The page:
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Dermody: Democrats on ethics committee will participate, be fair in evaluating colleagues

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House Minority Leader Frank Dermody, D-Oakmont, said on Monday, May 5, 2014, that he expects fellow Democrats on an ethics panel to fully participate and fairly weigh any evidence against four colleagues accused of taking cash from an undercover informant for the Attorney General’s Office.

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Monday, May 5, 2014, 10:57 p.m.
 

HARRISBURG — The House Democratic leader said on Monday he expects fellow Democrats on an ethics panel to fully participate and fairly weigh evidence against four colleagues accused of taking cash from an undercover informant for the Attorney General's Office.

“We have good, responsible people on the committee. They'll do their job,” said Rep. Frank Dermody, the minority leader from Oakmont. But he said rules that provide for secret House Ethics Committee investigations constrain him, even though the four Philadelphia Democratic lawmakers' names are public knowledge.

Informant Tyron B. Ali, a lobbyist, recorded the four legislators and a former traffic court judge, who took an expensive bracelet.

Unlike most committees with a tilt toward the party in power, the Ethics Committee is evenly balanced: four Republicans and four Democrats. Either party could block action against its members.

House Democrats didn't attend the first session in March.

Rep. Scott Petri, R-Bucks County, the panel's chairman, said he could not discuss the case. The committee may vote whether to move to a formal investigation.

Dermody, a former Allegheny County prosecutor, said he believes evidence sought by the committee could hit hurdles if there's a criminal investigation.

“It's unlike most any other issue I've seen or dealt with,” Dermody said.

Philadelphia District Attorney Seth Williams is reviewing evidence to decide whether to conduct a criminal investigation. He's doing so because Attorney General Kathleen Kane, who sent him the evidence, shut down the legislative sting last year amid concerns about its supervision under former attorneys general from 2010 to 2012. Kane took office in January 2013.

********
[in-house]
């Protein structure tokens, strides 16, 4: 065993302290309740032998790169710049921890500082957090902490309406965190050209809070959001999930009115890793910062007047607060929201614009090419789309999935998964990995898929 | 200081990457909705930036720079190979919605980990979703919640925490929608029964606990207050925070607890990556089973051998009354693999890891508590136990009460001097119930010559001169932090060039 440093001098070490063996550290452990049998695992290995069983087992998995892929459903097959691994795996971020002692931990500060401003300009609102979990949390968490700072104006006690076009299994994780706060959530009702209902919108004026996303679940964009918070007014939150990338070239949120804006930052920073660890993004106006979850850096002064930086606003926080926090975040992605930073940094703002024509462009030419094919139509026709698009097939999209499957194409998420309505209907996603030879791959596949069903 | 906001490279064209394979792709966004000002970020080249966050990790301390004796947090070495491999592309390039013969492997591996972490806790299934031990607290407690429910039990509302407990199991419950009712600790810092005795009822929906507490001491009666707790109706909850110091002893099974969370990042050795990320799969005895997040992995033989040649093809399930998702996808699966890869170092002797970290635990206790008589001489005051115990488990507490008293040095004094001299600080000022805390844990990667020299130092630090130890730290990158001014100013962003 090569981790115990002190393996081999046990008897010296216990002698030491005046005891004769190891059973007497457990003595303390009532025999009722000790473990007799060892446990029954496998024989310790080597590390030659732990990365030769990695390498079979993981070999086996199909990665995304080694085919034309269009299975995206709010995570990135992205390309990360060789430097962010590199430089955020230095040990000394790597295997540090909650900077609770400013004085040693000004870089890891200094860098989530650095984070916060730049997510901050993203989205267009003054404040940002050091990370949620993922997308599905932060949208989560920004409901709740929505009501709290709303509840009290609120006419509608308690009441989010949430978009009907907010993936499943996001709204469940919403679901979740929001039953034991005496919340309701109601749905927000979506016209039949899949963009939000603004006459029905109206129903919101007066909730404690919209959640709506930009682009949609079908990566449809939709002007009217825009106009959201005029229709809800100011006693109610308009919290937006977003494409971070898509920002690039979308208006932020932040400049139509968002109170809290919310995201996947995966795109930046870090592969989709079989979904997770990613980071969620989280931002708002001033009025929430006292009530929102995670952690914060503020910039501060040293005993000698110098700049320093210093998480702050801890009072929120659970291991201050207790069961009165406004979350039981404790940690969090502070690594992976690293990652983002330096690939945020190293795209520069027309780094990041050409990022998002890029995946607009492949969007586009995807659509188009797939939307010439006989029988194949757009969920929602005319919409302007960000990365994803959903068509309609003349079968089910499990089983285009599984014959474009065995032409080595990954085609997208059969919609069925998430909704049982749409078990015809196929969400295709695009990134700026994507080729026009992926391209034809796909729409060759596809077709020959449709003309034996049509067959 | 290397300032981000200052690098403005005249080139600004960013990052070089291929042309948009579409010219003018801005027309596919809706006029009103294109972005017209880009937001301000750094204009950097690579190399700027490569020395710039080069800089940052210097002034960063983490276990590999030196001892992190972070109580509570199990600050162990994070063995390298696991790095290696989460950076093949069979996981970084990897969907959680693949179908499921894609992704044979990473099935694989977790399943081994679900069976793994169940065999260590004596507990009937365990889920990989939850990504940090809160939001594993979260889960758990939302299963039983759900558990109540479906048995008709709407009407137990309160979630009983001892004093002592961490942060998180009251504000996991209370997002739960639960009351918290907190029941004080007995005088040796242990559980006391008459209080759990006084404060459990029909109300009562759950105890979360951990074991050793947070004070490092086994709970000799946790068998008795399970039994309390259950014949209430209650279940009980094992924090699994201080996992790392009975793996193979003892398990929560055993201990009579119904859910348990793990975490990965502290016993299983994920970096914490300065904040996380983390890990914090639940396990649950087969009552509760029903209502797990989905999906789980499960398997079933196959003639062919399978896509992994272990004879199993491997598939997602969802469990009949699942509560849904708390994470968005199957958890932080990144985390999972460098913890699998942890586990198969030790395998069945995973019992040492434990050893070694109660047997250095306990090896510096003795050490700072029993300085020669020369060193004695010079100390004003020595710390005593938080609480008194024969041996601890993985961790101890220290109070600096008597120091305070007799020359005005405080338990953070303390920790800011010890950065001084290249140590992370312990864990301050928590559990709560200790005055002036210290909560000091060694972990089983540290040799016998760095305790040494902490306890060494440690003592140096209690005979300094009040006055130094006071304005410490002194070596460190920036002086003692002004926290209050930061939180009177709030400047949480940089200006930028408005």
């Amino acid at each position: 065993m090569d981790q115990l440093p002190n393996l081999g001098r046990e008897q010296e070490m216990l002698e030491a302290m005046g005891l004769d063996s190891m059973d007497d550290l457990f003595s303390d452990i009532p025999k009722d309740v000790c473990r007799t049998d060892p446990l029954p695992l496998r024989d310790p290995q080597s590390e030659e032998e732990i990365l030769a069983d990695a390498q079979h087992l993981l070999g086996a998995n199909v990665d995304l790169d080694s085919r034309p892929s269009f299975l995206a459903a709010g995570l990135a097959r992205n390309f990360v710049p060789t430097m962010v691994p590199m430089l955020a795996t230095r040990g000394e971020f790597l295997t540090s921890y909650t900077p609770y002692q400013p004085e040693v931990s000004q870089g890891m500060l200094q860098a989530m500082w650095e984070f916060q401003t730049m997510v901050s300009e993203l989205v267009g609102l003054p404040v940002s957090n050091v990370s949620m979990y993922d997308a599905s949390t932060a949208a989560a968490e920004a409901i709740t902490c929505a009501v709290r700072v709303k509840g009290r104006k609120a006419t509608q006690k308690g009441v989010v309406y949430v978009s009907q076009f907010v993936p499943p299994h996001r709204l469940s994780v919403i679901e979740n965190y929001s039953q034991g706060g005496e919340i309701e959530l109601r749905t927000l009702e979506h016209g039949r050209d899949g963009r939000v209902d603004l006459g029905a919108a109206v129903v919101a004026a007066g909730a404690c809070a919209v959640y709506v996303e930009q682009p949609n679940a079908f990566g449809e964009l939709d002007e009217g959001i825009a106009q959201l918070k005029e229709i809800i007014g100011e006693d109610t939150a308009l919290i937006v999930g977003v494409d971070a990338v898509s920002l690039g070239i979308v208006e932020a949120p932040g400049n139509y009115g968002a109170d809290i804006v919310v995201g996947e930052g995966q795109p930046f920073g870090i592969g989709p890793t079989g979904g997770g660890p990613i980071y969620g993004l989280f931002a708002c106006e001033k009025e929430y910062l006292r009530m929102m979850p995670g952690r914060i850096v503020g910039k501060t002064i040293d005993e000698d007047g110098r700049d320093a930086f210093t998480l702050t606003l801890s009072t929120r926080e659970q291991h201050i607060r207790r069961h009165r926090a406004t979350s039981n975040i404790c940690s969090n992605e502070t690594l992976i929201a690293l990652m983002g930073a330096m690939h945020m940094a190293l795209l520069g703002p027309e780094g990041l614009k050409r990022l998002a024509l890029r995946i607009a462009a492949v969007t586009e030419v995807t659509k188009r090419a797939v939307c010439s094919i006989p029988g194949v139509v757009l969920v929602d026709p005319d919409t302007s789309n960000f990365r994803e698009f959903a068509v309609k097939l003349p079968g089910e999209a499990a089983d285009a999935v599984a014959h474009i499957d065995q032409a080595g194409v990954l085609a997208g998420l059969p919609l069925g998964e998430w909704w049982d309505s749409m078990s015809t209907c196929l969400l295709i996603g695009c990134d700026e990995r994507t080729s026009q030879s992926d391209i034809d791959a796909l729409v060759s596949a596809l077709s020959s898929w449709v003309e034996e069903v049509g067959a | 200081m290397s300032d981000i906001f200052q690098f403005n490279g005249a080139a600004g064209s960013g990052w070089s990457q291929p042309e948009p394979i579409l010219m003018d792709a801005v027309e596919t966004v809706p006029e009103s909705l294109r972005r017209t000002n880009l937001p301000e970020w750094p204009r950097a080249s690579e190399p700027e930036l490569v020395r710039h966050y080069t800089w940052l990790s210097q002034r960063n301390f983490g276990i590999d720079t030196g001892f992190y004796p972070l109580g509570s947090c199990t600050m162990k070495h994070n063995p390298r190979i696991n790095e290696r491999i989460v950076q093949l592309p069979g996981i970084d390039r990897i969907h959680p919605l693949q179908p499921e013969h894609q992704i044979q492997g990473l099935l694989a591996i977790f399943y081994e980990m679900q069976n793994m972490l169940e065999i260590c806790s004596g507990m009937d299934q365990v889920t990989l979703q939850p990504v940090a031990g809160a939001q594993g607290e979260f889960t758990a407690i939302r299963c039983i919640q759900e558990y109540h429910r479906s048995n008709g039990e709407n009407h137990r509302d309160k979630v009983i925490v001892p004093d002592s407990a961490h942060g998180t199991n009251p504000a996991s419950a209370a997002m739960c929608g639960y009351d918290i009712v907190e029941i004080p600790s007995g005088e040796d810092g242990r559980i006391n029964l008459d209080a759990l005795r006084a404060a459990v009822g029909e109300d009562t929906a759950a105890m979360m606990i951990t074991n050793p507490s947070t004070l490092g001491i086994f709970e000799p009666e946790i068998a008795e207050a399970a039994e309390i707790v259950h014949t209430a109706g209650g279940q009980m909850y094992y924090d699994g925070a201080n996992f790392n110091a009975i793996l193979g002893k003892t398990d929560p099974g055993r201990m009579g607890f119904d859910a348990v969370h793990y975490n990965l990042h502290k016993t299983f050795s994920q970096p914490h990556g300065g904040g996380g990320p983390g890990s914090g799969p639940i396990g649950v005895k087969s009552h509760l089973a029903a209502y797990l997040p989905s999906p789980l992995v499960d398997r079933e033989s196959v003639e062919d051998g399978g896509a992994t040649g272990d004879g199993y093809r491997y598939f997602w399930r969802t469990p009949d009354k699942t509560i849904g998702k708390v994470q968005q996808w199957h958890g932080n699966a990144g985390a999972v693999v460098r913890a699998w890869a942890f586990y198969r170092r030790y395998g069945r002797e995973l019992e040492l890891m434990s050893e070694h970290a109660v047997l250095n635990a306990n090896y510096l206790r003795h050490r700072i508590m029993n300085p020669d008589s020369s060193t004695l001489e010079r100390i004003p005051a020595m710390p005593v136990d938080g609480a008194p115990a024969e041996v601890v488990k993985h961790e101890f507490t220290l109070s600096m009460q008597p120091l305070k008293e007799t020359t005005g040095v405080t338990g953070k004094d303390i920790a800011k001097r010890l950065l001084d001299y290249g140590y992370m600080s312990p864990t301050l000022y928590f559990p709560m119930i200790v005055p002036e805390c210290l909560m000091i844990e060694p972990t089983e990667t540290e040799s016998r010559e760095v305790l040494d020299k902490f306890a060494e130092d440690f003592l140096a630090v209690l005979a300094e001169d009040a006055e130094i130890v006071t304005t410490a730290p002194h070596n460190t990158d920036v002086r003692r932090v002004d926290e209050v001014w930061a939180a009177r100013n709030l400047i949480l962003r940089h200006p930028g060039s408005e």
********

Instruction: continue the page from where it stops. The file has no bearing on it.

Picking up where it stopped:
Stephen Miskin, a spokesman for House Republicans, said leaders ask members on the committee to follow the facts presented.

The committee has subpoena power. Asked theoretically whether the committee could obtain evidence in a criminal proceeding, Petri said, “It depends on the facts, on the circumstances and who you're dealing with.”

The Wiretap Act prohibits disclosure, generally, except in criminal cases, Dermody said.

The committee can take no action or recommend sanctions, such as censure. The latter could result in a lawmaker's expulsion vote by the full House.

In recent decades, neither chamber has issued public discipline against a lawmaker, experts say.

The four legislators named — Reps. Ron Waters, Vanessa Brown, Michelle Brownlee and Louise Bishop — have declined to comment. They accepted a combined $16,500.

Because prosecutors botched the case, taxpayers are out the money, Kane has said.

Supporters of the sting investigation, several of whom work for Williams, have defended the investigation as a professional operation with proper controls.

Leaders from both parties pledged financial resources for an investigation. The committee may need to hire outside counsel, officials said.

Dermody said none of the lawmakers requested anything from the Democratic Caucus.

“I've talked to them, obviously,” Dermody said.

Brad Bumsted is Trib Total Media's state Capitol reporter. Reach him at 717-787-1405 or bbumsted@tribweb.com.

 

 

 
 


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